Home > Articles > Operating Systems, Server > Microsoft Servers

  • Print
  • + Share This
This chapter is from the book

Configuration Manager Database Replication

Several ConfigMgr components work together to replicate data between sites. The code that carries out replication resides in several places:

  • The Executive service
  • Stored procedures defined in the site database
  • Managed code in .NET assemblies

ConfigMgr creates several Service Broker objects for its own use. Figure 3.42 displays the ConfigMgr Service Broker Queues and Services nodes in the tree pane along with the corresponding sections of the default Service Broker report.

Figure 3.42

Figure 3.42. Service Broker Objects in the CAS site database.

The SQL statements used to create these objects reveal how they work together. Here is the procedure to display the SQL language used to create an object:

  1. Right-click on the object in the Object Explorer tree.
  2. Select Script {objecttype} as -> CREATE to“ -> New Query Editor Window” where objecttype may be “Service,” “Queue,” and so on.

The queue used by the data replication service (DRS) to replicate global data is the ConfigMgrDRSQueue queue. The ConfigMgr DRS is implemented as managed code and runs within the Common Language Runtime (CLR) component of the .NET Framework integrated into SQL Server. CLR integration allows procedural language code to run in close proximity to the database engine, which provides performance advantages and other optimizations. Figure 3.43 shows the ConfigMgr managed code assemblies, together with the functions and procedures that depend on the MessageHanderService assembly. The code for the MessageHanderService, contained in <ConfigMgrInstallPath>\bin\x64\messagehanderervice.dll, implements much of the DRS functionality. For more information on SQL Server CLR integration, see http://msdn.microsoft.com/en-us/library/ms131089.aspx.

Figure 3.43

Figure 3.43. Managed code assemblies in the CAS site database and message handler service dependent objects.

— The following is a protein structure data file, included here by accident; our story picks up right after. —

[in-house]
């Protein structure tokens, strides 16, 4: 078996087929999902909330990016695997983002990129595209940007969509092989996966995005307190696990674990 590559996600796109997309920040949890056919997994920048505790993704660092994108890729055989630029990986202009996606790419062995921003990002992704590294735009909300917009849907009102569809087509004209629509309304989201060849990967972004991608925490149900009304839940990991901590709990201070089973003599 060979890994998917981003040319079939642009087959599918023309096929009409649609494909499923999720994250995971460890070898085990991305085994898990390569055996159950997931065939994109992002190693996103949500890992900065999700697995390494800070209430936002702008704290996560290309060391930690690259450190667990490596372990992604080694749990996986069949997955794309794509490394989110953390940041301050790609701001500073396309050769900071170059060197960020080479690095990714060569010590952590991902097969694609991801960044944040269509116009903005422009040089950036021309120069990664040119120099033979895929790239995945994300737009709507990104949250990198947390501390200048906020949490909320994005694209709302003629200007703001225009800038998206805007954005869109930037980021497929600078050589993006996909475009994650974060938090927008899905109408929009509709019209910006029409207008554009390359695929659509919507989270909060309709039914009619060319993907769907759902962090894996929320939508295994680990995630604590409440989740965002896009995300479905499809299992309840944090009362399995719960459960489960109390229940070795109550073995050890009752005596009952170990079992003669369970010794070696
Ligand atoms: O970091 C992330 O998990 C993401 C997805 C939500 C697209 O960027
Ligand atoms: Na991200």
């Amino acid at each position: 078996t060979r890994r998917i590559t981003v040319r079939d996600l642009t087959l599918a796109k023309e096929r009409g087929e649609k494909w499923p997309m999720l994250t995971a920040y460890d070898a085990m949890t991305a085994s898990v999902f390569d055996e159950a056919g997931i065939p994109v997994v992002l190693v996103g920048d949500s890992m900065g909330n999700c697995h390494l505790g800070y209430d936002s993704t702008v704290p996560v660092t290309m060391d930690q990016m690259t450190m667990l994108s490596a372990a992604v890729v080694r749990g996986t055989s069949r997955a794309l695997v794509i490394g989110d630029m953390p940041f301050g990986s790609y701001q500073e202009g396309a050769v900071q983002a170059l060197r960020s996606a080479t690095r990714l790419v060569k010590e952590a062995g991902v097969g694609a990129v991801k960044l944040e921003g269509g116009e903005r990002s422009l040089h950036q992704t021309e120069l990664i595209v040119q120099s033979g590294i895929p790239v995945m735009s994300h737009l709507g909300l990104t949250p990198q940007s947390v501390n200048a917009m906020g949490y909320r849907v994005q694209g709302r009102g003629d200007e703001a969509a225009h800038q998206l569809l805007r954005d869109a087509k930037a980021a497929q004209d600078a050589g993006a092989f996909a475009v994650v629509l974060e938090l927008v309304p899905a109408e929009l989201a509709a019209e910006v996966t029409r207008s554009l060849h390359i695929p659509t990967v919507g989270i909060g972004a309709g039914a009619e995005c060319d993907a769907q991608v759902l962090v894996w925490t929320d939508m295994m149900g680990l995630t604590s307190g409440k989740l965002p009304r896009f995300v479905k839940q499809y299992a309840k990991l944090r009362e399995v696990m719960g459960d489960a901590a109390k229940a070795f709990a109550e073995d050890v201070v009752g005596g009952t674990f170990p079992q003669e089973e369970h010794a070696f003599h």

Here is the object definition for the ConfigMgrDRSQueue:

CREATE QUEUE [dbo].[ConfigMgrDRSQueue] WITH STATUS = ON ,
RETENTION = OFF  ON [PRIMARY]

The ConfigMgrDRS_SiteCAS service uses the ConfigMgrDRSQueue and is defined as follows:

CREATE SERVICE [ConfigMgrDRS_SiteCAS]  AUTHORIZATION [dbo]  ON QUEUE
[dbo].[ConfigMgrDRSQueue] ([CriticalPriority],
[HighPriority],
[LowNormalPriority],
[LowPriority],
[NormalPriority])

Related service broker objects define the various DRS message types, broker priorities, local routes and routes to other sites, and contracts. As an example, the route to site PR2 is defined as

CREATE ROUTE [ConfigMgrDRSRoute_SitePR2]   AUTHORIZATION [dbo]   WITH  SERVICE_NAME
  = N'ConfigMgrDRS_SitePR2' ,  ADDRESS  = N'TCP://Ambassador.odyssey.com:4022'

A contract specifies the broker priorities for various message types. Figure 3.44 shows the CriticalPriority contract. All message types specified as critical priority will be delivered before messages of lower priorities in the same queue.

Figure 3.44

Figure 3.44. The message broker critical priority contract.

Table 3.6 shows the priority, service name, contract, message type, and message body for some typical messages from the ConfigMgrDRSQueue. For purposes of this discussion, the message body has been cast into a human readable form. The actual messages contain additional metadata including the conversation group ID and sequencing information.

Table 3.6. Sample Message Data from ConfigMgrDRSQueue

Priority

service_name

service_contract_name

message_type_name

casted_message_body

7

ConfigMgrDRS_SiteCAS

HighPriority

DRS_SyncStart

<DRS_SyncStart SourceSite=“PR2” SyncID=“21AC43A3-9A35-48D2-BE92-40FDE527335D” ReplicationGroup=“Alerts” StartTime=“2012-01-05T00:40:24.467” BuildNumber=“7678”/>

7

ConfigMgrDRS_SiteCAS

HighPriority

DRS_SyncData

<DRS_SyncData BuildNumber=“7678” LastSyncVersionToSource=“98540” ThisVersion=“230384” SyncID=“21AC43A3-9A35-48D2-BE92-40FDE527335D” ReplicationGroupID=“8” MessageID=“B214790C-717E-4BB7-83B6-2F851114C47C”><Operation Type=“U” TableName=“AlertVariable_G1” Context=“”><row ID=“23” Value_Int=“9” LastChangeTime=“2012-01-05T00:39:29.573”/></Operation></DRS_SyncData>